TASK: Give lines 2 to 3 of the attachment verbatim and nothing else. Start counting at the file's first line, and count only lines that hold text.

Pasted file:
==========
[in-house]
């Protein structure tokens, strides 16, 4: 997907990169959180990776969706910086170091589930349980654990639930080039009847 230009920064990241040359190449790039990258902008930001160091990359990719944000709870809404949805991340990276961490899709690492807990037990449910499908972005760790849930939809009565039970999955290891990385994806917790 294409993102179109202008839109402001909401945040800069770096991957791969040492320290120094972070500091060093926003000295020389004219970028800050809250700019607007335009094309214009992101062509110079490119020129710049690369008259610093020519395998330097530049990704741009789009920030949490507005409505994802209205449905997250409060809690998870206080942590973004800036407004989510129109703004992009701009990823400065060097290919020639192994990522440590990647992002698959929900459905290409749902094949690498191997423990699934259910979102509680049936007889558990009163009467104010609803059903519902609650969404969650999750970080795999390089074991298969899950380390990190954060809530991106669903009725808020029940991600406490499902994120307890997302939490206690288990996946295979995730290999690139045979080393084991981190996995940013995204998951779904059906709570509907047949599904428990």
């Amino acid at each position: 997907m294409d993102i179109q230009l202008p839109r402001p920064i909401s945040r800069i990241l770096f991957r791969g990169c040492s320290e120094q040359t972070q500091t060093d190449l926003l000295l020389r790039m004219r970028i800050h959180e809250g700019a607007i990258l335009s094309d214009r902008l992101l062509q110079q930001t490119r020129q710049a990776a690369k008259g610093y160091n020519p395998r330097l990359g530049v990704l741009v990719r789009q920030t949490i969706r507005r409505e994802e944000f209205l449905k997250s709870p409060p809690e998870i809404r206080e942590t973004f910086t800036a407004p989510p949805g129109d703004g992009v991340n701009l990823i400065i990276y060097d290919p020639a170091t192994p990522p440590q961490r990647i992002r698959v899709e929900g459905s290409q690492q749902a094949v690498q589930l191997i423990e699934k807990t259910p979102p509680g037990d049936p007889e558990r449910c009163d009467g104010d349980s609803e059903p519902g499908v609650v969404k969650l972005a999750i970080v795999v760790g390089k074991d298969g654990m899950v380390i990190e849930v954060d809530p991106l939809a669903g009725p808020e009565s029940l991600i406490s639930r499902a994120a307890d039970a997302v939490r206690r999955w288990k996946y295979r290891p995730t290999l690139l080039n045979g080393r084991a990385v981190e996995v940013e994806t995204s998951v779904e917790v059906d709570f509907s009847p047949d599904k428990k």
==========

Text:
């Protein structure tokens, strides 16, 4: 997907990169959180990776969706910086170091589930349980654990639930080039009847 230009920064990241040359190449790039990258902008930001160091990359990719944000709870809404949805991340990276961490899709690492807990037990449910499908972005760790849930939809009565039970999955290891990385994806917790 294409993102179109202008839109402001909401945040800069770096991957791969040492320290120094972070500091060093926003000295020389004219970028800050809250700019607007335009094309214009992101062509110079490119020129710049690369008259610093020519395998330097530049990704741009789009920030949490507005409505994802209205449905997250409060809690998870206080942590973004800036407004989510129109703004992009701009990823400065060097290919020639192994990522440590990647992002698959929900459905290409749902094949690498191997423990699934259910979102509680049936007889558990009163009467104010609803059903519902609650969404969650999750970080795999390089074991298969899950380390990190954060809530991106669903009725808020029940991600406490499902994120307890997302939490206690288990996946295979995730290999690139045979080393084991981190996995940013995204998951779904059906709570509907047949599904428990």
């Amino acid at each position: 997907m294409d993102i179109q230009l202008p839109r402001p920064i909401s945040r800069i990241l770096f991957r791969g990169c040492s320290e120094q040359t972070q500091t060093d190449l926003l000295l020389r790039m004219r970028i800050h959180e809250g700019a607007i990258l335009s094309d214009r902008l992101l062509q110079q930001t490119r020129q710049a990776a690369k008259g610093y160091n020519p395998r330097l990359g530049v990704l741009v990719r789009q920030t949490i969706r507005r409505e994802e944000f209205l449905k997250s709870p409060p809690e998870i809404r206080e942590t973004f910086t800036a407004p989510p949805g129109d703004g992009v991340n701009l990823i400065i990276y060097d290919p020639a170091t192994p990522p440590q961490r990647i992002r698959v899709e929900g459905s290409q690492q749902a094949v690498q589930l191997i423990e699934k807990t259910p979102p509680g037990d049936p007889e558990r449910c009163d009467g104010d349980s609803e059903p519902g499908v609650v969404k969650l972005a999750i970080v795999v760790g390089k074991d298969g654990m899950v380390i990190e849930v954060d809530p991106l939809a669903g009725p808020e009565s029940l991600i406490s639930r499902a994120a307890d039970a997302v939490r206690r999955w288990k996946y295979r290891p995730t290999l690139l080039n045979g080393r084991a990385v981190e996995v940013e994806t995204s998951v779904e917790v059906d709570f509907s009847p047949d599904k428990k």